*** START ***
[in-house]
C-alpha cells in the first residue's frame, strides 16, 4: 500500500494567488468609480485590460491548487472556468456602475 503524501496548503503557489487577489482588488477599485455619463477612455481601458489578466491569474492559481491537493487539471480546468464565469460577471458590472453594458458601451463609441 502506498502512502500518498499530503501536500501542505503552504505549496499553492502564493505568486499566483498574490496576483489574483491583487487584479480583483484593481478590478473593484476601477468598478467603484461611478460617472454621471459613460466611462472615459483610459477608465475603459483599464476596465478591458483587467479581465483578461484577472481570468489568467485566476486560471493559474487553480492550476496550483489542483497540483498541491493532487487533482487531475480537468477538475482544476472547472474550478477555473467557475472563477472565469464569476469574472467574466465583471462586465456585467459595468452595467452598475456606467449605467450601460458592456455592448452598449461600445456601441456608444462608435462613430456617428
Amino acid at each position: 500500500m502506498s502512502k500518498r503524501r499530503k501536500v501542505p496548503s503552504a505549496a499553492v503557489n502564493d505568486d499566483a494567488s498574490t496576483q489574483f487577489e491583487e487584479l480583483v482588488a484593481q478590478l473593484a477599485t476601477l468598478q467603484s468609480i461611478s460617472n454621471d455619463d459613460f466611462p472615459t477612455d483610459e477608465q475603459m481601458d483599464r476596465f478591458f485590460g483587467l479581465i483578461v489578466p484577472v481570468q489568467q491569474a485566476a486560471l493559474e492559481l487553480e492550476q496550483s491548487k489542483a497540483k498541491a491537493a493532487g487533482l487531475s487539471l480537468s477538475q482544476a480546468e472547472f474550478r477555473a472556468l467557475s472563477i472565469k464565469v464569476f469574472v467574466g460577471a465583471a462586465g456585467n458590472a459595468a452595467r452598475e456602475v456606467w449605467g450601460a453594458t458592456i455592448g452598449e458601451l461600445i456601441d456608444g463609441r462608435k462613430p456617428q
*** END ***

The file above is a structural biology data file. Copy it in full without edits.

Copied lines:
[in-house]
C-alpha cells in the first residue's frame, strides 16, 4: 500500500494567488468609480485590460491548487472556468456602475 503524501496548503503557489487577489482588488477599485455619463477612455481601458489578466491569474492559481491537493487539471480546468464565469460577471458590472453594458458601451463609441 502506498502512502500518498499530503501536500501542505503552504505549496499553492502564493505568486499566483498574490496576483489574483491583487487584479480583483484593481478590478473593484476601477468598478467603484461611478460617472454621471459613460466611462472615459483610459477608465475603459483599464476596465478591458483587467479581465483578461484577472481570468489568467485566476486560471493559474487553480492550476496550483489542483497540483498541491493532487487533482487531475480537468477538475482544476472547472474550478477555473467557475472563477472565469464569476469574472467574466465583471462586465456585467459595468452595467452598475456606467449605467450601460458592456455592448452598449461600445456601441456608444462608435462613430456617428
Amino acid at each position: 500500500m502506498s502512502k500518498r503524501r499530503k501536500v501542505p496548503s503552504a505549496a499553492v503557489n502564493d505568486d499566483a494567488s498574490t496576483q489574483f487577489e491583487e487584479l480583483v482588488a484593481q478590478l473593484a477599485t476601477l468598478q467603484s468609480i461611478s460617472n454621471d455619463d459613460f466611462p472615459t477612455d483610459e477608465q475603459m481601458d483599464r476596465f478591458f485590460g483587467l479581465i483578461v489578466p484577472v481570468q489568467q491569474a485566476a486560471l493559474e492559481l487553480e492550476q496550483s491548487k489542483a497540483k498541491a491537493a493532487g487533482l487531475s487539471l480537468s477538475q482544476a480546468e472547472f474550478r477555473a472556468l467557475s472563477i472565469k464565469v464569476f469574472v467574466g460577471a465583471a462586465g456585467n458590472a459595468a452595467r452598475e456602475v456606467w449605467g450601460a453594458t458592456i455592448g452598449e458601451l461600445i456601441d456608444g463609441r462608435k462613430p456617428q